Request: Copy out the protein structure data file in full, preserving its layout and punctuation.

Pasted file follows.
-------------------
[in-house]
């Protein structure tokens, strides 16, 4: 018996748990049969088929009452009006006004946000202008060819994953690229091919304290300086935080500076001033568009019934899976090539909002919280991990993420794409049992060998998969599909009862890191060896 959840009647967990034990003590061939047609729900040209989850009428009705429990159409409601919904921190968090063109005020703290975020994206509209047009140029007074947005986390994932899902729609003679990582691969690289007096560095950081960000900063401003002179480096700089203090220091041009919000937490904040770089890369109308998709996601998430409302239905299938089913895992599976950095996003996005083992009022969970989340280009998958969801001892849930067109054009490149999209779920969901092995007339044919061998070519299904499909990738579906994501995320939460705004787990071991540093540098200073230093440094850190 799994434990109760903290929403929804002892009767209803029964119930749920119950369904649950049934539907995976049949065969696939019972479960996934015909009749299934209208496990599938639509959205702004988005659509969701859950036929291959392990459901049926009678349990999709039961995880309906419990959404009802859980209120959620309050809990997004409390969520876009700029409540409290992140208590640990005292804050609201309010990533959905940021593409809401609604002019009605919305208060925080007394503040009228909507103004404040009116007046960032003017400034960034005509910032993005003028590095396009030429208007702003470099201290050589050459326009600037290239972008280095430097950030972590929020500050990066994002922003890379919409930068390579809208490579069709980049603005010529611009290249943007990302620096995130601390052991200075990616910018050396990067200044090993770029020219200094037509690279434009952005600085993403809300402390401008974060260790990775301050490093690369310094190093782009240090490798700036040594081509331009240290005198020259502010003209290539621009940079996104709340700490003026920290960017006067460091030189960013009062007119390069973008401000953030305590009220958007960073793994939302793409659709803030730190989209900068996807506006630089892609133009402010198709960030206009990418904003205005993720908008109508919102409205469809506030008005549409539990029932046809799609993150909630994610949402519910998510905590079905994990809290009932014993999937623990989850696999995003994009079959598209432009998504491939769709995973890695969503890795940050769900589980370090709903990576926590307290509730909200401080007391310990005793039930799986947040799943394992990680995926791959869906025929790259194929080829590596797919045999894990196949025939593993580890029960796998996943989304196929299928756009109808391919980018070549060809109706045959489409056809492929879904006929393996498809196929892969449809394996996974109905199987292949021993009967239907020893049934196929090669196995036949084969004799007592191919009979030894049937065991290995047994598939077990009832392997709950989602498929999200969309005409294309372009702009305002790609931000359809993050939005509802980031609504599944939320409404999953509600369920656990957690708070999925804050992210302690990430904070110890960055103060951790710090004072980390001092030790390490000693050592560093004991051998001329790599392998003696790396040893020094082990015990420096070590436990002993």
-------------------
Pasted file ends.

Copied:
[in-house]
């Protein structure tokens, strides 16, 4: 018996748990049969088929009452009006006004946000202008060819994953690229091919304290300086935080500076001033568009019934899976090539909002919280991990993420794409049992060998998969599909009862890191060896 959840009647967990034990003590061939047609729900040209989850009428009705429990159409409601919904921190968090063109005020703290975020994206509209047009140029007074947005986390994932899902729609003679990582691969690289007096560095950081960000900063401003002179480096700089203090220091041009919000937490904040770089890369109308998709996601998430409302239905299938089913895992599976950095996003996005083992009022969970989340280009998958969801001892849930067109054009490149999209779920969901092995007339044919061998070519299904499909990738579906994501995320939460705004787990071991540093540098200073230093440094850190 799994434990109760903290929403929804002892009767209803029964119930749920119950369904649950049934539907995976049949065969696939019972479960996934015909009749299934209208496990599938639509959205702004988005659509969701859950036929291959392990459901049926009678349990999709039961995880309906419990959404009802859980209120959620309050809990997004409390969520876009700029409540409290992140208590640990005292804050609201309010990533959905940021593409809401609604002019009605919305208060925080007394503040009228909507103004404040009116007046960032003017400034960034005509910032993005003028590095396009030429208007702003470099201290050589050459326009600037290239972008280095430097950030972590929020500050990066994002922003890379919409930068390579809208490579069709980049603005010529611009290249943007990302620096995130601390052991200075990616910018050396990067200044090993770029020219200094037509690279434009952005600085993403809300402390401008974060260790990775301050490093690369310094190093782009240090490798700036040594081509331009240290005198020259502010003209290539621009940079996104709340700490003026920290960017006067460091030189960013009062007119390069973008401000953030305590009220958007960073793994939302793409659709803030730190989209900068996807506006630089892609133009402010198709960030206009990418904003205005993720908008109508919102409205469809506030008005549409539990029932046809799609993150909630994610949402519910998510905590079905994990809290009932014993999937623990989850696999995003994009079959598209432009998504491939769709995973890695969503890795940050769900589980370090709903990576926590307290509730909200401080007391310990005793039930799986947040799943394992990680995926791959869906025929790259194929080829590596797919045999894990196949025939593993580890029960796998996943989304196929299928756009109808391919980018070549060809109706045959489409056809492929879904006929393996498809196929892969449809394996996974109905199987292949021993009967239907020893049934196929090669196995036949084969004799007592191919009979030894049937065991290995047994598939077990009832392997709950989602498929999200969309005409294309372009702009305002790609931000359809993050939005509802980031609504599944939320409404999953509600369920656990957690708070999925804050992210302690990430904070110890960055103060951790710090004072980390001092030790390490000693050592560093004991051998001329790599392998003696790396040893020094082990015990420096070590436990002993």